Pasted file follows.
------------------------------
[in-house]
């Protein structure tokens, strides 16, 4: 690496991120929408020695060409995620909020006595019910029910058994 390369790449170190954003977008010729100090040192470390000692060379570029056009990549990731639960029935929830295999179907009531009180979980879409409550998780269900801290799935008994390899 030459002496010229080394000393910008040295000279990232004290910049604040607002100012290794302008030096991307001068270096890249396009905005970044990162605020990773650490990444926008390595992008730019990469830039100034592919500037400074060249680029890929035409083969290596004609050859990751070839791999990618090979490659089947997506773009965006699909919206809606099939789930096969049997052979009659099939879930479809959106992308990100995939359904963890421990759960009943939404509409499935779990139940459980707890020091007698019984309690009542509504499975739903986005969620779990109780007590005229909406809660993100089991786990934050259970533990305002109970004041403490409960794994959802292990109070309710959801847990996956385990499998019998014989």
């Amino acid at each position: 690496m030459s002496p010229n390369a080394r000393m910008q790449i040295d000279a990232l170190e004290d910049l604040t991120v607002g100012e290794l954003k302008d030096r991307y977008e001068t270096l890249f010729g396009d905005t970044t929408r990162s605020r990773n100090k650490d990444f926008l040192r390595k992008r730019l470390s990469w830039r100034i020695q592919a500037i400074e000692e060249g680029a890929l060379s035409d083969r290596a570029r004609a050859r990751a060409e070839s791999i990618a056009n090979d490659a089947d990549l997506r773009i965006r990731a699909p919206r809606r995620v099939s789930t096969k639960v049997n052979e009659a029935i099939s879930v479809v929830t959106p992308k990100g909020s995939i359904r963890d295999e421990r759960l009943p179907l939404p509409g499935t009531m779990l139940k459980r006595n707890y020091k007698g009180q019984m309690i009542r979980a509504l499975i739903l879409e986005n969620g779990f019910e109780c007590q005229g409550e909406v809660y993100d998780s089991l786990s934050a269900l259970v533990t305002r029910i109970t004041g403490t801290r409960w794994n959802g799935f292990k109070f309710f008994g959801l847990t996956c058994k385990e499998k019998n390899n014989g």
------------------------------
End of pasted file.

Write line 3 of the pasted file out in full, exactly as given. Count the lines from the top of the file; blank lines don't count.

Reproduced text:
């Amino acid at each position: 690496m030459s002496p010229n390369a080394r000393m910008q790449i040295d000279a990232l170190e004290d910049l604040t991120v607002g100012e290794l954003k302008d030096r991307y977008e001068t270096l890249f010729g396009d905005t970044t929408r990162s605020r990773n100090k650490d990444f926008l040192r390595k992008r730019l470390s990469w830039r100034i020695q592919a500037i400074e000692e060249g680029a890929l060379s035409d083969r290596a570029r004609a050859r990751a060409e070839s791999i990618a056009n090979d490659a089947d990549l997506r773009i965006r990731a699909p919206r809606r995620v099939s789930t096969k639960v049997n052979e009659a029935i099939s879930v479809v929830t959106p992308k990100g909020s995939i359904r963890d295999e421990r759960l009943p179907l939404p509409g499935t009531m779990l139940k459980r006595n707890y020091k007698g009180q019984m309690i009542r979980a509504l499975i739903l879409e986005n969620g779990f019910e109780c007590q005229g409550e909406v809660y993100d998780s089991l786990s934050a269900l259970v533990t305002r029910i109970t004041g403490t801290r409960w794994n959802g799935f292990k109070f309710f008994g959801l847990t996956c058994k385990e499998k019998n390899n014989g």